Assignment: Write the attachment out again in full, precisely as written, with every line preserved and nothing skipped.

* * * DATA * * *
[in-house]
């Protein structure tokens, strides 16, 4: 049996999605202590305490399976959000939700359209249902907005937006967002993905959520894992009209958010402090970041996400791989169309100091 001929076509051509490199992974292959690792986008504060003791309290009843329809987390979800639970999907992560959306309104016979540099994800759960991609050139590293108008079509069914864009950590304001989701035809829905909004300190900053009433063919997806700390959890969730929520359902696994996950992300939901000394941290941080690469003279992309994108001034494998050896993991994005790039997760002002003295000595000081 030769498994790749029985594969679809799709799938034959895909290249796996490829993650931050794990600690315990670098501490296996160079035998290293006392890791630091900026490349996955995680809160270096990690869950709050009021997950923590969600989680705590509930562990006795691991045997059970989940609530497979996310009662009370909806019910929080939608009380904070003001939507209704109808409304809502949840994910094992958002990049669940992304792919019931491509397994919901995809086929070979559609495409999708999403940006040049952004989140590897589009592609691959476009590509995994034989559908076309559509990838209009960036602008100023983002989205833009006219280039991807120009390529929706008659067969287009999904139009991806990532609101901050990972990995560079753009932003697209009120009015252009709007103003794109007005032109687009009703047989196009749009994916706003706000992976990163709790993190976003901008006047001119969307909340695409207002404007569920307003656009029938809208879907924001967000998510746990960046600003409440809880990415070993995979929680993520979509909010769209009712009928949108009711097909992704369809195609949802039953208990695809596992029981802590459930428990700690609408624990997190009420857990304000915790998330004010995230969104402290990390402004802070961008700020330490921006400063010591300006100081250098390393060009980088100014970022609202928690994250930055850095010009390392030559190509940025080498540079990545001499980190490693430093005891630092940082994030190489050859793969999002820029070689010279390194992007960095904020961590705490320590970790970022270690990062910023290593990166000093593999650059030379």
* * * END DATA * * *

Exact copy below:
[in-house]
């Protein structure tokens, strides 16, 4: 049996999605202590305490399976959000939700359209249902907005937006967002993905959520894992009209958010402090970041996400791989169309100091 001929076509051509490199992974292959690792986008504060003791309290009843329809987390979800639970999907992560959306309104016979540099994800759960991609050139590293108008079509069914864009950590304001989701035809829905909004300190900053009433063919997806700390959890969730929520359902696994996950992300939901000394941290941080690469003279992309994108001034494998050896993991994005790039997760002002003295000595000081 030769498994790749029985594969679809799709799938034959895909290249796996490829993650931050794990600690315990670098501490296996160079035998290293006392890791630091900026490349996955995680809160270096990690869950709050009021997950923590969600989680705590509930562990006795691991045997059970989940609530497979996310009662009370909806019910929080939608009380904070003001939507209704109808409304809502949840994910094992958002990049669940992304792919019931491509397994919901995809086929070979559609495409999708999403940006040049952004989140590897589009592609691959476009590509995994034989559908076309559509990838209009960036602008100023983002989205833009006219280039991807120009390529929706008659067969287009999904139009991806990532609101901050990972990995560079753009932003697209009120009015252009709007103003794109007005032109687009009703047989196009749009994916706003706000992976990163709790993190976003901008006047001119969307909340695409207002404007569920307003656009029938809208879907924001967000998510746990960046600003409440809880990415070993995979929680993520979509909010769209009712009928949108009711097909992704369809195609949802039953208990695809596992029981802590459930428990700690609408624990997190009420857990304000915790998330004010995230969104402290990390402004802070961008700020330490921006400063010591300006100081250098390393060009980088100014970022609202928690994250930055850095010009390392030559190509940025080498540079990545001499980190490693430093005891630092940082994030190489050859793969999002820029070689010279390194992007960095904020961590705490320590970790970022270690990062910023290593990166000093593999650059030379």